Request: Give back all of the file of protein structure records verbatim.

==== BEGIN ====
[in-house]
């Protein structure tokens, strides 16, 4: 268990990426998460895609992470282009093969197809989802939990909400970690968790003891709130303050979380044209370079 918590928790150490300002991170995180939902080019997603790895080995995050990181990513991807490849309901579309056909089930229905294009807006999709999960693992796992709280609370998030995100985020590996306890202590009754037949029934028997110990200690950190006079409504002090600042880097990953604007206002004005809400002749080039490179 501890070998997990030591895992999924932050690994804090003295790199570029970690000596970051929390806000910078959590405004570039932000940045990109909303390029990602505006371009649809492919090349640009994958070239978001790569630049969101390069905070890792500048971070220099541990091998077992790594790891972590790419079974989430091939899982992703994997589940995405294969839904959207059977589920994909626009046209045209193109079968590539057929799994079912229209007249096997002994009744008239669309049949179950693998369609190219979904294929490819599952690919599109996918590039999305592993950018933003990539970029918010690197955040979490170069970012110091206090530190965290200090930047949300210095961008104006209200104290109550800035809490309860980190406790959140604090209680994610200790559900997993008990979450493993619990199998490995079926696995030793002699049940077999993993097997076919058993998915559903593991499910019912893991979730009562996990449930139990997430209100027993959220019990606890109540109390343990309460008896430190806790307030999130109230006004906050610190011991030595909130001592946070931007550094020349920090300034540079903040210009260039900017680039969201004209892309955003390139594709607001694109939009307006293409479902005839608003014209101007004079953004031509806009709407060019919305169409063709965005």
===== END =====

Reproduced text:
[in-house]
């Protein structure tokens, strides 16, 4: 268990990426998460895609992470282009093969197809989802939990909400970690968790003891709130303050979380044209370079 918590928790150490300002991170995180939902080019997603790895080995995050990181990513991807490849309901579309056909089930229905294009807006999709999960693992796992709280609370998030995100985020590996306890202590009754037949029934028997110990200690950190006079409504002090600042880097990953604007206002004005809400002749080039490179 501890070998997990030591895992999924932050690994804090003295790199570029970690000596970051929390806000910078959590405004570039932000940045990109909303390029990602505006371009649809492919090349640009994958070239978001790569630049969101390069905070890792500048971070220099541990091998077992790594790891972590790419079974989430091939899982992703994997589940995405294969839904959207059977589920994909626009046209045209193109079968590539057929799994079912229209007249096997002994009744008239669309049949179950693998369609190219979904294929490819599952690919599109996918590039999305592993950018933003990539970029918010690197955040979490170069970012110091206090530190965290200090930047949300210095961008104006209200104290109550800035809490309860980190406790959140604090209680994610200790559900997993008990979450493993619990199998490995079926696995030793002699049940077999993993097997076919058993998915559903593991499910019912893991979730009562996990449930139990997430209100027993959220019990606890109540109390343990309460008896430190806790307030999130109230006004906050610190011991030595909130001592946070931007550094020349920090300034540079903040210009260039900017680039969201004209892309955003390139594709607001694109939009307006293409479902005839608003014209101007004079953004031509806009709407060019919305169409063709965005």